Report to the Congress Regarding Differences in Accounting and Capital Standards among the Federal Banking Agencies - July 2020
The Office of the Comptroller of the Currency (OCC), the Board of Governors of the Federal Reserve System (Board), and the FDIC (collectively, the agencies) have prepared this report pursuant to section 37(c) of the Federal Deposit Insurance Act. Section 37(c) requires the agencies to jointly submit an annual report to the Committee on Financial Services of the U.S. House of Representatives and to the Committee on Banking, Housing, and Urban Affairs of the U.S. Senate describing differences among the accounting and capital standards used by the agencies for insured depository institutions. Section 37(c) requires that this report be published in the Federal Register. The agencies have not identified any material differences among the agencies' accounting and capital standards applicable to the insured depository institutions they regulate and supervise.
Under section 37(c) of the Federal Deposit Insurance Act (section 37(c)), the Office of the Comptroller of the Currency (OCC), the Board of Governors of the Federal Reserve System (Board), and the Federal Deposit Insurance Corporation (FDIC) (collectively, the agencies) must jointly submit an annual report to the Committee on Financial Services of the U.S. House of Representatives and the Committee on Banking, Housing, and Urban Affairs of the U.S. Senate that describes any differences among the accounting and capital standards established by the agencies for insured depository institutions (institutions).1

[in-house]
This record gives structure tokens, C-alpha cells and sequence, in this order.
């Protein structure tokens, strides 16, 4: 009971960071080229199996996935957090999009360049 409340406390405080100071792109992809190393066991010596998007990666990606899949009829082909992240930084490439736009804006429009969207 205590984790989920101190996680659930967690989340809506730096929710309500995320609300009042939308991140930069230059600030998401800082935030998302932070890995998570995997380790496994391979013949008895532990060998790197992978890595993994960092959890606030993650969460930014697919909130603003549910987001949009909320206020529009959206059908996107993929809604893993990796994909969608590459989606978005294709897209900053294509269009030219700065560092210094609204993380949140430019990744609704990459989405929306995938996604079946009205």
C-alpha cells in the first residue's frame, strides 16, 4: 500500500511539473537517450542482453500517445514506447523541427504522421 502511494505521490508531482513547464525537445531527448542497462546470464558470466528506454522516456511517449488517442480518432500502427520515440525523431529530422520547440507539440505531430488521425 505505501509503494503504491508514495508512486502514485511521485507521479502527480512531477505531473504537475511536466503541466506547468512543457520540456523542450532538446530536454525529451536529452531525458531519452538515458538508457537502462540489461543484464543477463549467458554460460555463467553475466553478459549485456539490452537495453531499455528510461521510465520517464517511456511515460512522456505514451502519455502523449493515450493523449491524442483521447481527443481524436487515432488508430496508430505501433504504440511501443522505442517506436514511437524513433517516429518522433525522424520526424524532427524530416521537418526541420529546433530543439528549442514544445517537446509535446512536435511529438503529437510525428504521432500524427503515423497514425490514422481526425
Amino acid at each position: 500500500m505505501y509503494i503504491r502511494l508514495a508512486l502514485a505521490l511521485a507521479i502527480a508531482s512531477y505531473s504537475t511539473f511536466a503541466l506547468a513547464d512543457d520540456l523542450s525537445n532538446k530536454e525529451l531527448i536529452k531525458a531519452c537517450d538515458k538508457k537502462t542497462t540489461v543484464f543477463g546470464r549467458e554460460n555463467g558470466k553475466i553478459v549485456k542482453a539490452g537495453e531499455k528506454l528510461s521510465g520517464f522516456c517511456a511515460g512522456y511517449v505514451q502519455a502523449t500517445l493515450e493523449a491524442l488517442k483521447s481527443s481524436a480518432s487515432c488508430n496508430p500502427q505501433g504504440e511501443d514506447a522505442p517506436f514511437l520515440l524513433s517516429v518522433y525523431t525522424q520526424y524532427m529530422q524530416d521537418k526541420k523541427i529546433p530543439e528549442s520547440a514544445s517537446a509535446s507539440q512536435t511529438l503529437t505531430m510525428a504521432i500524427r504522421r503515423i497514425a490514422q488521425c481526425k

In accordance with section 37(c), the agencies are submitting this joint report, which covers differences among their accounting or capital standards existing as of December 31, 2019, applicable to institutions.2 In recent years, the agencies have acted together to harmonize their accounting and capital standards and eliminate as many differences as possible. As of December 31, 2019, the agencies have not identified any material differences among the agencies' accounting standards applicable to institutions.